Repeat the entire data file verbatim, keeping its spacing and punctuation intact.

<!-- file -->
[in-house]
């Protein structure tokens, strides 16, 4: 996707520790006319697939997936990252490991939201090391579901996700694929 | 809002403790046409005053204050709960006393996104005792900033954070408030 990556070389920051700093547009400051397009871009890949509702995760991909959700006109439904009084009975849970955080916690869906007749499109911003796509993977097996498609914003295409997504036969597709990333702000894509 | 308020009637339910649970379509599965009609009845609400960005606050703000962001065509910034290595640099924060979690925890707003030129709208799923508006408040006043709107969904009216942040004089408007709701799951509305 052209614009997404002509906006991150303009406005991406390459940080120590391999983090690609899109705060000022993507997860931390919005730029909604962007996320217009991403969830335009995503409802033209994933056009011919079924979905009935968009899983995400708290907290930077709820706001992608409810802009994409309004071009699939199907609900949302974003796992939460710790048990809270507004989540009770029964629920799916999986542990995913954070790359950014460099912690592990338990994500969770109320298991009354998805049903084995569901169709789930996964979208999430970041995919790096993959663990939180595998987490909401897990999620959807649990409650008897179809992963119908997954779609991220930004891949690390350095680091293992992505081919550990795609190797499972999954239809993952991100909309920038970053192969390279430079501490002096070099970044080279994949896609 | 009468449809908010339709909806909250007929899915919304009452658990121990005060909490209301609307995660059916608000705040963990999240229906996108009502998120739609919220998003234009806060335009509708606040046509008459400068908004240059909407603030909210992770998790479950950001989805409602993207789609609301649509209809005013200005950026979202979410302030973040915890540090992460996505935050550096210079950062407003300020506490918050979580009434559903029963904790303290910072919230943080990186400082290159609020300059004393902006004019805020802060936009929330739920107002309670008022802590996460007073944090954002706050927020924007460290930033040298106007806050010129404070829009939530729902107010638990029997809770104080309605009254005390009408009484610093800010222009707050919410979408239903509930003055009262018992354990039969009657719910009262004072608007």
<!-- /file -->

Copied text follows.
[in-house]
């Protein structure tokens, strides 16, 4: 996707520790006319697939997936990252490991939201090391579901996700694929 | 809002403790046409005053204050709960006393996104005792900033954070408030 990556070389920051700093547009400051397009871009890949509702995760991909959700006109439904009084009975849970955080916690869906007749499109911003796509993977097996498609914003295409997504036969597709990333702000894509 | 308020009637339910649970379509599965009609009845609400960005606050703000962001065509910034290595640099924060979690925890707003030129709208799923508006408040006043709107969904009216942040004089408007709701799951509305 052209614009997404002509906006991150303009406005991406390459940080120590391999983090690609899109705060000022993507997860931390919005730029909604962007996320217009991403969830335009995503409802033209994933056009011919079924979905009935968009899983995400708290907290930077709820706001992608409810802009994409309004071009699939199907609900949302974003796992939460710790048990809270507004989540009770029964629920799916999986542990995913954070790359950014460099912690592990338990994500969770109320298991009354998805049903084995569901169709789930996964979208999430970041995919790096993959663990939180595998987490909401897990999620959807649990409650008897179809992963119908997954779609991220930004891949690390350095680091293992992505081919550990795609190797499972999954239809993952991100909309920038970053192969390279430079501490002096070099970044080279994949896609 | 009468449809908010339709909806909250007929899915919304009452658990121990005060909490209301609307995660059916608000705040963990999240229906996108009502998120739609919220998003234009806060335009509708606040046509008459400068908004240059909407603030909210992770998790479950950001989805409602993207789609609301649509209809005013200005950026979202979410302030973040915890540090992460996505935050550096210079950062407003300020506490918050979580009434559903029963904790303290910072919230943080990186400082290159609020300059004393902006004019805020802060936009929330739920107002309670008022802590996460007073944090954002706050927020924007460290930033040298106007806050010129404070829009939530729902107010638990029997809770104080309605009254005390009408009484610093800010222009707050919410979408239903509930003055009262018992354990039969009657719910009262004072608007």